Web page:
When I texted Steve this week to give him some advice in easing back into running to allow his body some recovery… he said, “I’m planning to run on Wednesday. I have 2 more half marathons this month.” I was going to take the week off. His enthusiasm got me running again on Thursday and I ran up my favorite canyon yesterday. The autumn leaves, smells and chilly air was amazing.

This is me and Steve 26 miles away from the finish line. Celebrating a moment together!

In life (as with marathons), it’s not the destination, it’s the journey. And, the journey includes the thousands of miles of preparation.

The preparation is what qualifies us for the (often unknown) challenges ahead. Looking back, the challenges actually seem to be preparing us for an increasingly more difficult future.

After running that first marathon in 2005, my personal realization was that I’ve placed mental barriers around my limits. At that point, a marathon seemed nearly unattainable. Since then, I’ve run almost 30 marathons. And, I’ve come to believe – mental barriers are truly imaginary!

Whatever is stopping you from trying something really difficult…cut the crap! I could give you story after story of people with physical disabilities achieving the seemingly impossible. I have a personal friend with cerebral palsy who has completed multiple marathons on crutches. That takes SUPER HERO type faith and commitment to get to the starting line and put one foot in front of the other to the finish.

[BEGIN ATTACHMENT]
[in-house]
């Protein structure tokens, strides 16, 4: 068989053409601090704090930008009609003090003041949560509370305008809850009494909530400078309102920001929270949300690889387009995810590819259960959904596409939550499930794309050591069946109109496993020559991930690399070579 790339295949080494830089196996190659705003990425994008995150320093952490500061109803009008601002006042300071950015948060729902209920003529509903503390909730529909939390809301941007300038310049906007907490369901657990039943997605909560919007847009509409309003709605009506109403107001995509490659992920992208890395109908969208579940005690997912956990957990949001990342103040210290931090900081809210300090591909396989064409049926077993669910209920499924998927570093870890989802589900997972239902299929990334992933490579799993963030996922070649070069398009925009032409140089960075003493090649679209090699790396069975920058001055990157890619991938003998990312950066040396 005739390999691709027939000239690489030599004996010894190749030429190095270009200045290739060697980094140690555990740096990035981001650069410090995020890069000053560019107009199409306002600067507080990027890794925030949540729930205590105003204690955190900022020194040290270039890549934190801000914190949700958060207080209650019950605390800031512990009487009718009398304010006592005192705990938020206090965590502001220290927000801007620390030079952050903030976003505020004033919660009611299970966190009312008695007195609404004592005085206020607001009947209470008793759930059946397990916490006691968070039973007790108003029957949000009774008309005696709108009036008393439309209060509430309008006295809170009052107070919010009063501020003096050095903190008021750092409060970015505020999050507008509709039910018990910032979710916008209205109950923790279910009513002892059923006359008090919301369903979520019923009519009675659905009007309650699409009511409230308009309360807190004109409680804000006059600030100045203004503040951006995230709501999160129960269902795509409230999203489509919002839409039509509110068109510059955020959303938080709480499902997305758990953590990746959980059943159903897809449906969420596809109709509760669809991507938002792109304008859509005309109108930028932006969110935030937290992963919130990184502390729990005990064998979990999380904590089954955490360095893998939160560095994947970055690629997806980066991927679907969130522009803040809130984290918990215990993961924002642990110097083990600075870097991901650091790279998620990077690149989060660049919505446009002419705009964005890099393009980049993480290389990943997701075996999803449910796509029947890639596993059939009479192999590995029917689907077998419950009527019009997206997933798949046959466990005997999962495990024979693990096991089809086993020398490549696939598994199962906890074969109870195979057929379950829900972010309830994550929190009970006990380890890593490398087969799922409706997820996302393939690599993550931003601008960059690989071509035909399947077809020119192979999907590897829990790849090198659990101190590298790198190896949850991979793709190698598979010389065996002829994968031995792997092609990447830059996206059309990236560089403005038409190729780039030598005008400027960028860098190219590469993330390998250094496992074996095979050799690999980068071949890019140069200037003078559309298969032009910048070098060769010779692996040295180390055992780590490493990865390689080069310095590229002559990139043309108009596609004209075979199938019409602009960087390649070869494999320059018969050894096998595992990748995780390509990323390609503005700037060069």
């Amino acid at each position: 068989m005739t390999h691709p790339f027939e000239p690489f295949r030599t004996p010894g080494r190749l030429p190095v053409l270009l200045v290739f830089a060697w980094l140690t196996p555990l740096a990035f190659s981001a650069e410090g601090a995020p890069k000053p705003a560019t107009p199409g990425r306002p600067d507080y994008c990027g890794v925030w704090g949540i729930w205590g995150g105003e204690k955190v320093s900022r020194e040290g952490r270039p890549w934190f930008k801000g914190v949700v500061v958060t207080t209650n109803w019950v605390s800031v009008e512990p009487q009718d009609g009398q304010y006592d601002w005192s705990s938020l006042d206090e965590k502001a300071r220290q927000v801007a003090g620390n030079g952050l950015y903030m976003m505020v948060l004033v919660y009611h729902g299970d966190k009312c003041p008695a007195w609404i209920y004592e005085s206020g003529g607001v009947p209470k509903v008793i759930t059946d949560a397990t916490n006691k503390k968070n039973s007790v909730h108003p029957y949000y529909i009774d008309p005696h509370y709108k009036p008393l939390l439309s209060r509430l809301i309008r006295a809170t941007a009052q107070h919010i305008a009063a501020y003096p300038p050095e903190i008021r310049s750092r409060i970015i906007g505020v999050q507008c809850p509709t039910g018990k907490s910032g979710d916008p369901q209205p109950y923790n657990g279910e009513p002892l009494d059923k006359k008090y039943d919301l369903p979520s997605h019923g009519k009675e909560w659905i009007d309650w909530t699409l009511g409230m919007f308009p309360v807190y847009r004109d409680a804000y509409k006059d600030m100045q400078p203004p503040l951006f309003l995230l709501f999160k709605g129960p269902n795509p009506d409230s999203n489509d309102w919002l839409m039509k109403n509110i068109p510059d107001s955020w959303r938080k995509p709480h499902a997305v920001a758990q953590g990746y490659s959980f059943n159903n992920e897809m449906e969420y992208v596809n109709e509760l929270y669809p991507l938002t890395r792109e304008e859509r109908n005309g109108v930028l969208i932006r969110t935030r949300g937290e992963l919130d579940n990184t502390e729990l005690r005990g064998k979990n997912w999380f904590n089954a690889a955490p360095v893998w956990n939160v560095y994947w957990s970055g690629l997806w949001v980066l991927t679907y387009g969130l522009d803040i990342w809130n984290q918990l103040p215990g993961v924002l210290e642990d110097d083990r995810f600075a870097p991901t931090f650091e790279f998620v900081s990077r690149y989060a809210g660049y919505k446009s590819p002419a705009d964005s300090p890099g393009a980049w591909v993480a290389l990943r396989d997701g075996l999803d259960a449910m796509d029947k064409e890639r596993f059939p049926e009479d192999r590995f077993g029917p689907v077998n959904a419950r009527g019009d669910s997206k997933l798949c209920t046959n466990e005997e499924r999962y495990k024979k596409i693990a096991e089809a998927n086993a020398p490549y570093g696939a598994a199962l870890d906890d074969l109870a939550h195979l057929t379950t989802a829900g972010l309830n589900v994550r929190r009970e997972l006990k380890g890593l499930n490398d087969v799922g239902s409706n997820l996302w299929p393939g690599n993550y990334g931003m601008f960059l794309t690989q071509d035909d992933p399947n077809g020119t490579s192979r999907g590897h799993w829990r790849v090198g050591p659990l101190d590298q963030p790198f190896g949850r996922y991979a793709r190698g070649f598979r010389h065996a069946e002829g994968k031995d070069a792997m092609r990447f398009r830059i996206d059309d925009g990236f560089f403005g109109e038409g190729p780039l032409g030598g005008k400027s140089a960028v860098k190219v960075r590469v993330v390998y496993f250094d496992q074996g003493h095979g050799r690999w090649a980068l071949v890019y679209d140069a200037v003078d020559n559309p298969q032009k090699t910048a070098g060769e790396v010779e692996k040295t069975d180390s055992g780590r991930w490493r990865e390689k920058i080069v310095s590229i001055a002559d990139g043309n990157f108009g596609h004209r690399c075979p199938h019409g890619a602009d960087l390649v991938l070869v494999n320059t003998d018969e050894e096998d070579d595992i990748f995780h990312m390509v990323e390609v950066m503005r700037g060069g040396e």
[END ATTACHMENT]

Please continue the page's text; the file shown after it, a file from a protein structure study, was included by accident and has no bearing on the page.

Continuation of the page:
Decide what you want in life and do it!

It doesn’t need to be marathons. It might be a family. It might be swimming. Or, it might be a special skill you’ve always wanted to master. But, deep inside you – you have a list. It might be short. It might be long. And, guaranteed, after you start checking off things that previously seemed unachievable; you’ll start to add things to the list that previously felt silly-stupid-impossible.

If you want it, ask the universe. Pray to God. And most importantly believe in yourself. Nearly every failure in all history could be categorized as ‘never tried – never started.’ The very first step toward success is that step toward the starting line.

If you don’t start.  You’ll never finish.  If you never finish, you’ll never truly understand your unlimited capacity to do great things.

I promise you that the limits of your potential are far beyond your ability to imagine today.

PS: none of this is really about running – running is simply the metaphor for a thousand other things in life which are infinitely more important!

2 thoughts on “Life’s Marathon

  1. Hi Conrad >> you been the great inspiration to lot of people. You spread that positivity around, every line up speaks the experience of yours. You kind off tap the talent in people and which helps people to start or make the move toward the startline. I just love you as a person who has all the good things.

    1. Thank you Sowmya. I have no doubt that we are here on earth to learn and grow. I learn from you. You learn from me. We help each other. Your friendship has been a great blessing to me. Namaste!

Comments are closed.